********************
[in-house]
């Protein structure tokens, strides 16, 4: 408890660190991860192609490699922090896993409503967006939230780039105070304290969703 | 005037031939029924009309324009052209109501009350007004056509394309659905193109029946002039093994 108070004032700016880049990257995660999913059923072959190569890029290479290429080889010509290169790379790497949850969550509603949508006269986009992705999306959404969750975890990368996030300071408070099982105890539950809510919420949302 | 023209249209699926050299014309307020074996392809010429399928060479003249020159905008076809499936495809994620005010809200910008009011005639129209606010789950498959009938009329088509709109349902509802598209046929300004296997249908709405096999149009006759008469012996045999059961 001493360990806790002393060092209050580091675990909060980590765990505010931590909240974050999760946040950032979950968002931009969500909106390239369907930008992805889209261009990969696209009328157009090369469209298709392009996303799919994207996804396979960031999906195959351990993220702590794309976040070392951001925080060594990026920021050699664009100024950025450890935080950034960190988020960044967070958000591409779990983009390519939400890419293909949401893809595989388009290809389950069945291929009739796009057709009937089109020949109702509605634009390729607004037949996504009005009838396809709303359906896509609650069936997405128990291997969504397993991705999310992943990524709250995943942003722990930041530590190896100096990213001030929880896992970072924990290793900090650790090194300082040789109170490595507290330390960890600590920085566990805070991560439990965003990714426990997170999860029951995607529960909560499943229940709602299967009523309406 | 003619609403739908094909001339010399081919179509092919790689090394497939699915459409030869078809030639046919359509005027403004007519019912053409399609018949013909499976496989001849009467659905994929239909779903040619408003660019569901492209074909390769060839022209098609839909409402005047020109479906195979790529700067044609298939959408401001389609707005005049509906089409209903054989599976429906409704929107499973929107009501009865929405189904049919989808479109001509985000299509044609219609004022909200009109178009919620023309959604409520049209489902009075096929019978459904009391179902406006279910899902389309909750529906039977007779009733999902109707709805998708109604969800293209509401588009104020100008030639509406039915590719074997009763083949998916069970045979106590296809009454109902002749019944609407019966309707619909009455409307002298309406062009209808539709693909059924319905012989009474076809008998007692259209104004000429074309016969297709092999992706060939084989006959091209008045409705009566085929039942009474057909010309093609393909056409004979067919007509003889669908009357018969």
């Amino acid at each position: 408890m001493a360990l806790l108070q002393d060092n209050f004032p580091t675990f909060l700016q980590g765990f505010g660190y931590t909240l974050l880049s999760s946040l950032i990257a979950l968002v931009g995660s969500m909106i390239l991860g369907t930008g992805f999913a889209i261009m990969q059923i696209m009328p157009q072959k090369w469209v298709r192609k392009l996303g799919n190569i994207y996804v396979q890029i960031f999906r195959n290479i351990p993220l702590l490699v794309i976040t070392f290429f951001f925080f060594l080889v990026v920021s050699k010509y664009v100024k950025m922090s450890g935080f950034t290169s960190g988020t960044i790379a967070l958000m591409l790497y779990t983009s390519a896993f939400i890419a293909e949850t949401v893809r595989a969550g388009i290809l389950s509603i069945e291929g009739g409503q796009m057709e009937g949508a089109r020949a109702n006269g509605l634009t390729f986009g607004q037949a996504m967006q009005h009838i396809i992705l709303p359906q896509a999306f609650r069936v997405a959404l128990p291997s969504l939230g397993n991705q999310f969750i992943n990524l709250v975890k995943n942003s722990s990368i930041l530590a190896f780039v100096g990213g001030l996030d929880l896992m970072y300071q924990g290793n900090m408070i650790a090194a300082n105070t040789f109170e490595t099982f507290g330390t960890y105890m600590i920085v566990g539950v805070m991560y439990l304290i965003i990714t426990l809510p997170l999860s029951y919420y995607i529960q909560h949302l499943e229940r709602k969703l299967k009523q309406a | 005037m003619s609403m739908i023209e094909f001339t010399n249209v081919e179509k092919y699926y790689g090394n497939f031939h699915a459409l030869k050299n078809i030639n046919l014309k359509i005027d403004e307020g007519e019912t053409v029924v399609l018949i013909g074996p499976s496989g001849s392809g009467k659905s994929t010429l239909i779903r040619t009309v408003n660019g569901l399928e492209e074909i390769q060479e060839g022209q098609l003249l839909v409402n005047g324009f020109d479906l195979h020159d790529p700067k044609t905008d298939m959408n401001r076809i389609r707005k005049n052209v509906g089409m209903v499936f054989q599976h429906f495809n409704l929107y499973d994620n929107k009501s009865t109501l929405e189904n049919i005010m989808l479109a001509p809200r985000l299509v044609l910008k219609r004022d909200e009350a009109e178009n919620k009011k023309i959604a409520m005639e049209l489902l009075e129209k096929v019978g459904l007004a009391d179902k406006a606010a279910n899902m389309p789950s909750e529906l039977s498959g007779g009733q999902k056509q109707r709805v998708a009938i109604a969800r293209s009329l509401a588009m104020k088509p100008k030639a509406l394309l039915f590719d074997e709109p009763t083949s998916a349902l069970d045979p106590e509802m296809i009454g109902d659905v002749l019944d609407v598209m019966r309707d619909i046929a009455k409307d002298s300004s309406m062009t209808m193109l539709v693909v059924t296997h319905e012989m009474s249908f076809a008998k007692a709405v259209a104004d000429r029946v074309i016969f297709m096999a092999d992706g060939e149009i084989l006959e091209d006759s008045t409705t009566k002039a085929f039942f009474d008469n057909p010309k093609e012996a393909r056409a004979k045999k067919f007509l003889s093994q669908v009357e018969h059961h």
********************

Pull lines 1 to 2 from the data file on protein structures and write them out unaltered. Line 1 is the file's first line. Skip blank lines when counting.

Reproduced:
[in-house]
């Protein structure tokens, strides 16, 4: 408890660190991860192609490699922090896993409503967006939230780039105070304290969703 | 005037031939029924009309324009052209109501009350007004056509394309659905193109029946002039093994 108070004032700016880049990257995660999913059923072959190569890029290479290429080889010509290169790379790497949850969550509603949508006269986009992705999306959404969750975890990368996030300071408070099982105890539950809510919420949302 | 023209249209699926050299014309307020074996392809010429399928060479003249020159905008076809499936495809994620005010809200910008009011005639129209606010789950498959009938009329088509709109349902509802598209046929300004296997249908709405096999149009006759008469012996045999059961 001493360990806790002393060092209050580091675990909060980590765990505010931590909240974050999760946040950032979950968002931009969500909106390239369907930008992805889209261009990969696209009328157009090369469209298709392009996303799919994207996804396979960031999906195959351990993220702590794309976040070392951001925080060594990026920021050699664009100024950025450890935080950034960190988020960044967070958000591409779990983009390519939400890419293909949401893809595989388009290809389950069945291929009739796009057709009937089109020949109702509605634009390729607004037949996504009005009838396809709303359906896509609650069936997405128990291997969504397993991705999310992943990524709250995943942003722990930041530590190896100096990213001030929880896992970072924990290793900090650790090194300082040789109170490595507290330390960890600590920085566990805070991560439990965003990714426990997170999860029951995607529960909560499943229940709602299967009523309406 | 003619609403739908094909001339010399081919179509092919790689090394497939699915459409030869078809030639046919359509005027403004007519019912053409399609018949013909499976496989001849009467659905994929239909779903040619408003660019569901492209074909390769060839022209098609839909409402005047020109479906195979790529700067044609298939959408401001389609707005005049509906089409209903054989599976429906409704929107499973929107009501009865929405189904049919989808479109001509985000299509044609219609004022909200009109178009919620023309959604409520049209489902009075096929019978459904009391179902406006279910899902389309909750529906039977007779009733999902109707709805998708109604969800293209509401588009104020100008030639509406039915590719074997009763083949998916069970045979106590296809009454109902002749019944609407019966309707619909009455409307002298309406062009209808539709693909059924319905012989009474076809008998007692259209104004000429074309016969297709092999992706060939084989006959091209008045409705009566085929039942009474057909010309093609393909056409004979067919007509003889669908009357018969």